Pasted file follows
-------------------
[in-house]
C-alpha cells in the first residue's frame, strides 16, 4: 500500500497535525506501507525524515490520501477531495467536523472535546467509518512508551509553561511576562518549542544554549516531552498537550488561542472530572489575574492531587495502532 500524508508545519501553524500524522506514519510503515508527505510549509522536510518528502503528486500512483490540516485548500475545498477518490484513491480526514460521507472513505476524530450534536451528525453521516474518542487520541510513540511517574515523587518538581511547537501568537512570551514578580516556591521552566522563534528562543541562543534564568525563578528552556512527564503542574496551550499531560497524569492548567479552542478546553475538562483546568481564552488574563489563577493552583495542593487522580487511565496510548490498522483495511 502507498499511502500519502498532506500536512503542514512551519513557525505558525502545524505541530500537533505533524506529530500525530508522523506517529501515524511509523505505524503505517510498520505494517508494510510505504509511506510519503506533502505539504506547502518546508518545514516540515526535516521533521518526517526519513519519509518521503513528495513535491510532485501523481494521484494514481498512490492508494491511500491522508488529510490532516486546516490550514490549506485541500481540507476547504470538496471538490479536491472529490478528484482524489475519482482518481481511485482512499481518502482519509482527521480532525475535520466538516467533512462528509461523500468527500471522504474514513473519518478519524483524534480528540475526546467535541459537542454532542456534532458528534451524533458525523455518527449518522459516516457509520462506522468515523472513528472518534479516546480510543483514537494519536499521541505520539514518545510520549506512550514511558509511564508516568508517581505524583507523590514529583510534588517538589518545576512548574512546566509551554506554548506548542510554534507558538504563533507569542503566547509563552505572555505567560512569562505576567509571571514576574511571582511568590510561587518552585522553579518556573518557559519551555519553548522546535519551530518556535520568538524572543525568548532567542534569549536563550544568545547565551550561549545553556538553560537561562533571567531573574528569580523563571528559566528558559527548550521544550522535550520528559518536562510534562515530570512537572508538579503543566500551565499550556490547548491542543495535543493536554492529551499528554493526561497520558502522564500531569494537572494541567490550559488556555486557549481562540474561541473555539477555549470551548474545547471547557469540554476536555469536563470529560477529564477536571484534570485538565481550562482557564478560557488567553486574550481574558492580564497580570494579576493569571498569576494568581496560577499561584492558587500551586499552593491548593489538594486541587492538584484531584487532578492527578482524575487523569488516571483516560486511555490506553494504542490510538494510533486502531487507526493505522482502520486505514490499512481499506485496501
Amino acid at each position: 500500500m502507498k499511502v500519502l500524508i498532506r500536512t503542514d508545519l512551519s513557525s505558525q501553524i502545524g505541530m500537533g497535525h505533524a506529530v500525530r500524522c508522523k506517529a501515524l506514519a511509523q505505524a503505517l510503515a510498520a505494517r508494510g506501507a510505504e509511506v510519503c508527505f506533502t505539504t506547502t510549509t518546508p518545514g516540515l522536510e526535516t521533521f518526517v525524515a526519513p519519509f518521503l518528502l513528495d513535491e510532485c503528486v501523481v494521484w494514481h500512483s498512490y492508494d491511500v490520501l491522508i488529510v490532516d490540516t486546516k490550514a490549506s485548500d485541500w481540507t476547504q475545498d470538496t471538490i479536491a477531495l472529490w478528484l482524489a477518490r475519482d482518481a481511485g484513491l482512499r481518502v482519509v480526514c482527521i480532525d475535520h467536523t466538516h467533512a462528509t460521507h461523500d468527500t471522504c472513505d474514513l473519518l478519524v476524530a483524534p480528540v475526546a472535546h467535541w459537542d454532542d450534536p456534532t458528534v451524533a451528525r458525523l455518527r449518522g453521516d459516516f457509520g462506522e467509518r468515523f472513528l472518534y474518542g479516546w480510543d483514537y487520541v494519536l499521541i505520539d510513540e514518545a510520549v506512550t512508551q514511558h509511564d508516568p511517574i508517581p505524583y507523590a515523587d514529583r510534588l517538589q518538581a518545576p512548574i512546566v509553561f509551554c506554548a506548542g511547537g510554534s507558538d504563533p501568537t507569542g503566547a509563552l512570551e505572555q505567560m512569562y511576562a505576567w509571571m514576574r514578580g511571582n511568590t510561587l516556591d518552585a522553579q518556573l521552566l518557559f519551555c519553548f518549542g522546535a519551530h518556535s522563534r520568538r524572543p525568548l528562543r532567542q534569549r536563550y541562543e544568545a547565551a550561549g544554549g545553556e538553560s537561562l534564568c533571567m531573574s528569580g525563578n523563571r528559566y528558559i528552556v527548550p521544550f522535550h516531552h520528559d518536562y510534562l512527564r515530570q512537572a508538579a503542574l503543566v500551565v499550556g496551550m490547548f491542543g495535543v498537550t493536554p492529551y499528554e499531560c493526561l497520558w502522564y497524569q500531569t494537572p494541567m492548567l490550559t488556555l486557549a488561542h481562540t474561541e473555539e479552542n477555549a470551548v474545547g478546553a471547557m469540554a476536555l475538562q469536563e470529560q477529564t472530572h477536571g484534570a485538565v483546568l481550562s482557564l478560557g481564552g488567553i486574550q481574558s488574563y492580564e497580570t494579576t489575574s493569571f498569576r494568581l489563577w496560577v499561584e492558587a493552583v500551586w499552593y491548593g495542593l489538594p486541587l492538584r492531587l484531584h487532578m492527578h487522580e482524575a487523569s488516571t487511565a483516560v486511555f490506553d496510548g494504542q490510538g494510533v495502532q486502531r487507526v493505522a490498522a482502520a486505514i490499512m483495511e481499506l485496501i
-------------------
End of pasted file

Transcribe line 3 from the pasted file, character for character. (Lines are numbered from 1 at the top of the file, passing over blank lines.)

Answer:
Amino acid at each position: 500500500m502507498k499511502v500519502l500524508i498532506r500536512t503542514d508545519l512551519s513557525s505558525q501553524i502545524g505541530m500537533g497535525h505533524a506529530v500525530r500524522c508522523k506517529a501515524l506514519a511509523q505505524a503505517l510503515a510498520a505494517r508494510g506501507a510505504e509511506v510519503c508527505f506533502t505539504t506547502t510549509t518546508p518545514g516540515l522536510e526535516t521533521f518526517v525524515a526519513p519519509f518521503l518528502l513528495d513535491e510532485c503528486v501523481v494521484w494514481h500512483s498512490y492508494d491511500v490520501l491522508i488529510v490532516d490540516t486546516k490550514a490549506s485548500d485541500w481540507t476547504q475545498d470538496t471538490i479536491a477531495l472529490w478528484l482524489a477518490r475519482d482518481a481511485g484513491l482512499r481518502v482519509v480526514c482527521i480532525d475535520h467536523t466538516h467533512a462528509t460521507h461523500d468527500t471522504c472513505d474514513l473519518l478519524v476524530a483524534p480528540v475526546a472535546h467535541w459537542d454532542d450534536p456534532t458528534v451524533a451528525r458525523l455518527r449518522g453521516d459516516f457509520g462506522e467509518r468515523f472513528l472518534y474518542g479516546w480510543d483514537y487520541v494519536l499521541i505520539d510513540e514518545a510520549v506512550t512508551q514511558h509511564d508516568p511517574i508517581p505524583y507523590a515523587d514529583r510534588l517538589q518538581a518545576p512548574i512546566v509553561f509551554c506554548a506548542g511547537g510554534s507558538d504563533p501568537t507569542g503566547a509563552l512570551e505572555q505567560m512569562y511576562a505576567w509571571m514576574r514578580g511571582n511568590t510561587l516556591d518552585a522553579q518556573l521552566l518557559f519551555c519553548f518549542g522546535a519551530h518556535s522563534r520568538r524572543p525568548l528562543r532567542q534569549r536563550y541562543e544568545a547565551a550561549g544554549g545553556e538553560s537561562l534564568c533571567m531573574s528569580g525563578n523563571r528559566y528558559i528552556v527548550p521544550f522535550h516531552h520528559d518536562y510534562l512527564r515530570q512537572a508538579a503542574l503543566v500551565v499550556g496551550m490547548f491542543g495535543v498537550t493536554p492529551y499528554e499531560c493526561l497520558w502522564y497524569q500531569t494537572p494541567m492548567l490550559t488556555l486557549a488561542h481562540t474561541e473555539e479552542n477555549a470551548v474545547g478546553a471547557m469540554a476536555l475538562q469536563e470529560q477529564t472530572h477536571g484534570a485538565v483546568l481550562s482557564l478560557g481564552g488567553i486574550q481574558s488574563y492580564e497580570t494579576t489575574s493569571f498569576r494568581l489563577w496560577v499561584e492558587a493552583v500551586w499552593y491548593g495542593l489538594p486541587l492538584r492531587l484531584h487532578m492527578h487522580e482524575a487523569s488516571t487511565a483516560v486511555f490506553d496510548g494504542q490510538g494510533v495502532q486502531r487507526v493505522a490498522a482502520a486505514i490499512m483495511e481499506l485496501i